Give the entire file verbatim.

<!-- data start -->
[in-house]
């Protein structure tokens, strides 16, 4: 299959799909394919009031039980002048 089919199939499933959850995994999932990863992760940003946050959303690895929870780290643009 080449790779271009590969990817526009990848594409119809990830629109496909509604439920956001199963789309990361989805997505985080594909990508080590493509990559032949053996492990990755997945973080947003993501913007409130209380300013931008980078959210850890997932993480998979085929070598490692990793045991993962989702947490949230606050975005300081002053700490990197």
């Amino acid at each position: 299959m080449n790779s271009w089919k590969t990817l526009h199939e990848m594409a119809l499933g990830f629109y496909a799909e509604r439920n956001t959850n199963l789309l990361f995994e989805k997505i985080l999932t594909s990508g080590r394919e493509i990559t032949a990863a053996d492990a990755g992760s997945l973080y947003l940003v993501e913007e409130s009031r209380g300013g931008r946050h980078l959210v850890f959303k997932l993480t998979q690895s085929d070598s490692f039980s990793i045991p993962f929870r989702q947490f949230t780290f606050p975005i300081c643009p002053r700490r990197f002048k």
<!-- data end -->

[in-house]
């Protein structure tokens, strides 16, 4: 299959799909394919009031039980002048 089919199939499933959850995994999932990863992760940003946050959303690895929870780290643009 080449790779271009590969990817526009990848594409119809990830629109496909509604439920956001199963789309990361989805997505985080594909990508080590493509990559032949053996492990990755997945973080947003993501913007409130209380300013931008980078959210850890997932993480998979085929070598490692990793045991993962989702947490949230606050975005300081002053700490990197």
């Amino acid at each position: 299959m080449n790779s271009w089919k590969t990817l526009h199939e990848m594409a119809l499933g990830f629109y496909a799909e509604r439920n956001t959850n199963l789309l990361f995994e989805k997505i985080l999932t594909s990508g080590r394919e493509i990559t032949a990863a053996d492990a990755g992760s997945l973080y947003l940003v993501e913007e409130s009031r209380g300013g931008r946050h980078l959210v850890f959303k997932l993480t998979q690895s085929d070598s490692f039980s990793i045991p993962f929870r989702q947490f949230t780290f606050p975005i300081c643009p002053r700490r990197f002048k």